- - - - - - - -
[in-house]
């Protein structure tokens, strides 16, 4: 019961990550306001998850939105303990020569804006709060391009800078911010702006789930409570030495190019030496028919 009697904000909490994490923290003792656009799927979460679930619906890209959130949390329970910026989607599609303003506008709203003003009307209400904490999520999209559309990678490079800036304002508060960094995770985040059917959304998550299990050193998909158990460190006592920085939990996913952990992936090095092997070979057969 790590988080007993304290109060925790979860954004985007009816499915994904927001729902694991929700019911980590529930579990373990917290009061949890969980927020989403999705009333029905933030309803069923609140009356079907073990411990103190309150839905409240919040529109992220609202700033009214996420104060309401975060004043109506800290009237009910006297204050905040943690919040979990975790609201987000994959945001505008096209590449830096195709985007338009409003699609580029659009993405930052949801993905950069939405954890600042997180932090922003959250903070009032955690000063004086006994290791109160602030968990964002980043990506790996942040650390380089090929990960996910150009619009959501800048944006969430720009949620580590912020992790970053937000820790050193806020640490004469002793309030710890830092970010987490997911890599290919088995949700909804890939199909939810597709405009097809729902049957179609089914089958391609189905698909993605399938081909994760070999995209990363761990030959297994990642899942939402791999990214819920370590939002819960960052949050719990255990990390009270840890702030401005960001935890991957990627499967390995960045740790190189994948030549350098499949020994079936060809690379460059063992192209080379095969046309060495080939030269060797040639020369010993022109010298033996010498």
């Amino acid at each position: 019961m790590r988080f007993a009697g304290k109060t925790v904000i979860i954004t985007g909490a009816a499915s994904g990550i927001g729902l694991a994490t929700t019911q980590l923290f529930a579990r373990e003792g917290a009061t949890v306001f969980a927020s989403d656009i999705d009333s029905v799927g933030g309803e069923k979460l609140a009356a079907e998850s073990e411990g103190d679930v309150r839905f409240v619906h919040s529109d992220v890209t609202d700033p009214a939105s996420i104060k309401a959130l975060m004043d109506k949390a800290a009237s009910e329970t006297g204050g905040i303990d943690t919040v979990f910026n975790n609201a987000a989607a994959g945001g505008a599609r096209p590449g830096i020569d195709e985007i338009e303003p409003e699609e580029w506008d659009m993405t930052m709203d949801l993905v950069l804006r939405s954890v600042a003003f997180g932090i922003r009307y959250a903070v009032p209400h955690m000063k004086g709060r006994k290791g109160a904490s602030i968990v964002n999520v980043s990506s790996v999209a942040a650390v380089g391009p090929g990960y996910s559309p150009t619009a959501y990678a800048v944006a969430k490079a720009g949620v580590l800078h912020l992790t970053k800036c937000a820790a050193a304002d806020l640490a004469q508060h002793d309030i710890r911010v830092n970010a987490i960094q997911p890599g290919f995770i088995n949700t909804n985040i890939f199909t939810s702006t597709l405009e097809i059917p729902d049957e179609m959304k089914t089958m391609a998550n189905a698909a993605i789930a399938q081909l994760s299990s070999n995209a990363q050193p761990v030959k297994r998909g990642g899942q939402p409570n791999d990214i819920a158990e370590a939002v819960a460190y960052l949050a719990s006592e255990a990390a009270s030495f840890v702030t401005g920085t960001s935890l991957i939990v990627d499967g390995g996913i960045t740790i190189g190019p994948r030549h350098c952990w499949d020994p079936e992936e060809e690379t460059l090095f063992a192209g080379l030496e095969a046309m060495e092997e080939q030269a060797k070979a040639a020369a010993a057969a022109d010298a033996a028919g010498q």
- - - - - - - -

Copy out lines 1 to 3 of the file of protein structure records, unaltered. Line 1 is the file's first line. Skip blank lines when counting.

[in-house]
């Protein structure tokens, strides 16, 4: 019961990550306001998850939105303990020569804006709060391009800078911010702006789930409570030495190019030496028919 009697904000909490994490923290003792656009799927979460679930619906890209959130949390329970910026989607599609303003506008709203003003009307209400904490999520999209559309990678490079800036304002508060960094995770985040059917959304998550299990050193998909158990460190006592920085939990996913952990992936090095092997070979057969 790590988080007993304290109060925790979860954004985007009816499915994904927001729902694991929700019911980590529930579990373990917290009061949890969980927020989403999705009333029905933030309803069923609140009356079907073990411990103190309150839905409240919040529109992220609202700033009214996420104060309401975060004043109506800290009237009910006297204050905040943690919040979990975790609201987000994959945001505008096209590449830096195709985007338009409003699609580029659009993405930052949801993905950069939405954890600042997180932090922003959250903070009032955690000063004086006994290791109160602030968990964002980043990506790996942040650390380089090929990960996910150009619009959501800048944006969430720009949620580590912020992790970053937000820790050193806020640490004469002793309030710890830092970010987490997911890599290919088995949700909804890939199909939810597709405009097809729902049957179609089914089958391609189905698909993605399938081909994760070999995209990363761990030959297994990642899942939402791999990214819920370590939002819960960052949050719990255990990390009270840890702030401005960001935890991957990627499967390995960045740790190189994948030549350098499949020994079936060809690379460059063992192209080379095969046309060495080939030269060797040639020369010993022109010298033996010498």
């Amino acid at each position: 019961m790590r988080f007993a009697g304290k109060t925790v904000i979860i954004t985007g909490a009816a499915s994904g990550i927001g729902l694991a994490t929700t019911q980590l923290f529930a579990r373990e003792g917290a009061t949890v306001f969980a927020s989403d656009i999705d009333s029905v799927g933030g309803e069923k979460l609140a009356a079907e998850s073990e411990g103190d679930v309150r839905f409240v619906h919040s529109d992220v890209t609202d700033p009214a939105s996420i104060k309401a959130l975060m004043d109506k949390a800290a009237s009910e329970t006297g204050g905040i303990d943690t919040v979990f910026n975790n609201a987000a989607a994959g945001g505008a599609r096209p590449g830096i020569d195709e985007i338009e303003p409003e699609e580029w506008d659009m993405t930052m709203d949801l993905v950069l804006r939405s954890v600042a003003f997180g932090i922003r009307y959250a903070v009032p209400h955690m000063k004086g709060r006994k290791g109160a904490s602030i968990v964002n999520v980043s990506s790996v999209a942040a650390v380089g391009p090929g990960y996910s559309p150009t619009a959501y990678a800048v944006a969430k490079a720009g949620v580590l800078h912020l992790t970053k800036c937000a820790a050193a304002d806020l640490a004469q508060h002793d309030i710890r911010v830092n970010a987490i960094q997911p890599g290919f995770i088995n949700t909804n985040i890939f199909t939810s702006t597709l405009e097809i059917p729902d049957e179609m959304k089914t089958m391609a998550n189905a698909a993605i789930a399938q081909l994760s299990s070999n995209a990363q050193p761990v030959k297994r998909g990642g899942q939402p409570n791999d990214i819920a158990e370590a939002v819960a460190y960052l949050a719990s006592e255990a990390a009270s030495f840890v702030t401005g920085t960001s935890l991957i939990v990627d499967g390995g996913i960045t740790i190189g190019p994948r030549h350098c952990w499949d020994p079936e992936e060809e690379t460059l090095f063992a192209g080379l030496e095969a046309m060495e092997e080939q030269a060797k070979a040639a020369a010993a057969a022109d010298a033996a028919g010498q």